INDIANAPOLIS (WISH) — Social workers investigated complaints that an Anderson girl might have been malnourished as far back as 2010 and first looked into her family in 2004.
But those cases were dismissed before the girl’s grandparents were arrested in December 2014, when the 15-year old girl collapsed in their Anderson home, nearly died and weighed less than 40 pounds, according to newly released documents obtained by I-Team 8.
The records, more than 200 pages in length, show that the Department of Child Services had investigated and dismissed complaints that the child, who was diagnosed with a mental disorder and was “skeletal and malnourished” in 2010.
In 2011, an allegation was made that the girl was being locked in her room and prevented from using the bathroom. There were other allegations about her living conditions: the feces in her bedroom, and others too graphic to print.
It wasn’t until December 2014, when the girl collapsed in the Anderson, Indiana home of her grandparents, Steve and Joetta Sells, that the teen was taken to Peyton Manning Children’s Hospital in grave condition. The documents obtained by I-Team 8 show she coded three times on the way to the hospital, was covered in feces, required several baths and had fleas.
Doctors determined she had pneumonia, cardiomyopathy and was severely malnourished.
She was placed and later removed from a ventilator and given a feeding tube. Her current condition is unknown.
The records show the teen was put on a “no publish list” by the hospital after two men and pastor came by the pediatric floor looking to visit the child in early December. The social worker at the hospital thought they might have been with the media.
DCS records obtained by I-Team 8 Thursday following a lengthy public records request show the agency first opened a case at the home in June of 2004. Details surrounding that case were not provided, but records note it was closed in 2009 without further explanation.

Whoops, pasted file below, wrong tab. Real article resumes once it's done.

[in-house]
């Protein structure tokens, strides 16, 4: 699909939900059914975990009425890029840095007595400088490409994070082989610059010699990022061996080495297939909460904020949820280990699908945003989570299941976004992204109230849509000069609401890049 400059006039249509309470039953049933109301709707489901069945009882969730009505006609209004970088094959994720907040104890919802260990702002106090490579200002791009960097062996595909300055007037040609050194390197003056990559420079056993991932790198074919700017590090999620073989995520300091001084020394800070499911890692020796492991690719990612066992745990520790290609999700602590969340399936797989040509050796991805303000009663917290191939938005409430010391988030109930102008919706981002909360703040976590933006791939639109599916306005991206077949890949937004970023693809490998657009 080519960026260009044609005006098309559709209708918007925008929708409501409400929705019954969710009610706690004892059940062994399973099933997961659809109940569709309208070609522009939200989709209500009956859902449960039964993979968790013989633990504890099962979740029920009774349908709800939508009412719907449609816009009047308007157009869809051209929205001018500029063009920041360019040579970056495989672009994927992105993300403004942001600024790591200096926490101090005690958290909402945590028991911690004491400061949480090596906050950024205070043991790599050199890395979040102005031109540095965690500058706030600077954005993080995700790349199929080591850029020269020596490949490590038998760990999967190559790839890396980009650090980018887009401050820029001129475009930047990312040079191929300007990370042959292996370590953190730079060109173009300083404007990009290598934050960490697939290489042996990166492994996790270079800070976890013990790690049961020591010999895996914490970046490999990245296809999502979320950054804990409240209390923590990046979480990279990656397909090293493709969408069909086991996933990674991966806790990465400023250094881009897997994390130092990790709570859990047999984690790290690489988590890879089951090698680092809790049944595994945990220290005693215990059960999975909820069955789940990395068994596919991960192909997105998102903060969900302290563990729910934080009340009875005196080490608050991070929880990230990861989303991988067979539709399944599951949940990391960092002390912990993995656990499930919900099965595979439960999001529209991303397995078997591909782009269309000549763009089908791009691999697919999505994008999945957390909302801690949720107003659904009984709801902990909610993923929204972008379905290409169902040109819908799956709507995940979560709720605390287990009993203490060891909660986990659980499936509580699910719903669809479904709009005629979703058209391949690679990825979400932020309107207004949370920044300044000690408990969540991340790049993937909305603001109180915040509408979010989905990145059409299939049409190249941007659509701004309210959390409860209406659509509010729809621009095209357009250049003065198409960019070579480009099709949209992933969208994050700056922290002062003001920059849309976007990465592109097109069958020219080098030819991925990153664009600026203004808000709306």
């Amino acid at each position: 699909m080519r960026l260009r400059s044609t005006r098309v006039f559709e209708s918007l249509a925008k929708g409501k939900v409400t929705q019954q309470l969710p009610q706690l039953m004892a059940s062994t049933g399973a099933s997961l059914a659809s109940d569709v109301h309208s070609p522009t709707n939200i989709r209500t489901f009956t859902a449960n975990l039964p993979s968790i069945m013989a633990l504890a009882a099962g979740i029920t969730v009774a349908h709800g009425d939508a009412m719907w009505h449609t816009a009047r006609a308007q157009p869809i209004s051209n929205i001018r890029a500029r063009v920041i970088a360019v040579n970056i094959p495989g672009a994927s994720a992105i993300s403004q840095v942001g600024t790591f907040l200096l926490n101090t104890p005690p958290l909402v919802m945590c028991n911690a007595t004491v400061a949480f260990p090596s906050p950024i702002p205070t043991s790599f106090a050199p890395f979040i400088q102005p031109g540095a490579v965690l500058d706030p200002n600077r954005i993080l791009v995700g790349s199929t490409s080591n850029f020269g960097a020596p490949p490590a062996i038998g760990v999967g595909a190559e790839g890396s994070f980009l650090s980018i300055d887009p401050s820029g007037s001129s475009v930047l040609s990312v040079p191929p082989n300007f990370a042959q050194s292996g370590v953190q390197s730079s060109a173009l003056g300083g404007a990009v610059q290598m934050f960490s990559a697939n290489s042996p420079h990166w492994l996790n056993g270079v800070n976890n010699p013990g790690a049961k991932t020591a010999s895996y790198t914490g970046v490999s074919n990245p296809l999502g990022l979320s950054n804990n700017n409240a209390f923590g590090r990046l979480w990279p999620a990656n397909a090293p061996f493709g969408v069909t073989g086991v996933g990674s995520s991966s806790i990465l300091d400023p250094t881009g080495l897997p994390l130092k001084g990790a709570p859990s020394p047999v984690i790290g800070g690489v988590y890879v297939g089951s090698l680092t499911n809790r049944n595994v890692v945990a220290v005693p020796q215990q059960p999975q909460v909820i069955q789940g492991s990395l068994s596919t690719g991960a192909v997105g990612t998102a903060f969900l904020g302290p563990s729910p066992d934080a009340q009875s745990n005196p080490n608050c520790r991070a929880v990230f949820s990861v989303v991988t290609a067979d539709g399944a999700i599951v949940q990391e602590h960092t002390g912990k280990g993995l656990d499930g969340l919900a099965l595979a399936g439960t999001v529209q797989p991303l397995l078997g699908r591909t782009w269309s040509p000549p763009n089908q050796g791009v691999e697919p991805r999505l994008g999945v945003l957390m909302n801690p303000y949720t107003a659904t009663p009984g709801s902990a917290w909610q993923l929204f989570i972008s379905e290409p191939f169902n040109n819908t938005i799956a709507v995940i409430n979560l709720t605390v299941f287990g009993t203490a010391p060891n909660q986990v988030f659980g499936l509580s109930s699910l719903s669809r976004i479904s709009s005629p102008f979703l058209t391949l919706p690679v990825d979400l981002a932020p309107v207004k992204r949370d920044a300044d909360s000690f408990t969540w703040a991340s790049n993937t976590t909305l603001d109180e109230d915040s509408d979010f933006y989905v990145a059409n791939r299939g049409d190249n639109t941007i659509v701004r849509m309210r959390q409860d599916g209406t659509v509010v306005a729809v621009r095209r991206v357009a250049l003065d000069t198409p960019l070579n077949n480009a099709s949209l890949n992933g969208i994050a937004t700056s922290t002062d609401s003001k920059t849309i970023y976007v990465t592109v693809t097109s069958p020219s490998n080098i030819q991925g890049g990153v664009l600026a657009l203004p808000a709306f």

The records show DCS was first called to the home regarding the girl in September 2010 after an anonymous tip that the girl was “very malnourished, has lost a lot of weight and had a good sized bruise on her cheek.” The tip also described the girl as “skeletal.”
The report recommended further investigation.
Follow up visits were conducted at the home on Oct. 18, 22 and 26.
At the first visit, the DCS family case manager reported that Joetta Sells told her the girl was “upset about her coming and was trying to eat everyone’s food and not let anyone else eat because she was afraid she was going to be removed.”
The DCS case worker noted at the last visit to the home that month that her “was clean and appropriate,” and that the girl “appeared to be in very good spirits and hugged (me) goodbye.”
That month, records show St. John’s Hospital Clinical Dietician Amy Mercer wrote, in handwritten notes on the case, that she had “looked clinically and didn’t see any signs of malnutrition, except brittle hair, sunken eyes and dry skin.” The girl weighed 69 pounds at the time, and her lab levels were normal, Mercer also noted.
The case was also turned over that month to the court system as a “child in need of services”—or CHINS—case, where the Sells said the girl was not malnourished, ate four meals per day, and at times would “gorge herself on food.”
At the end of the 2010 collection of reports, DCS notes that “no removal is appropriate at this time.” The agency moved to dismiss its CHINS request on Nov. 8, 2010.
In October 2011, records obtained by I-Team 8 show DCS was called back to the Sells home, this time on a report that the girl was “being locked in her room for days without food or the ability to use the bathroom.” The tip also notes that there is “domestic violence in the home in the presence of children.”
Steve and Joetta Sells face several neglect charges as a result of this case and are awaiting trial.
DCS records show that Steve Sells denied any wrongdoing and said that the child refused to eat.
The Sells have previously declined repeated requests to speak to reporters.
In January, Steve Sells was hit with additional charges for welfare fraud for applying for medical benefits that were supposed to be used for the girl’s care, prosecutor’s alleged. That same month, Steve’s daughter, Crystal, was charged with battery in relation to the case.
Prosecutors called her an “active participant” in the alleged abuse and neglect of the girl.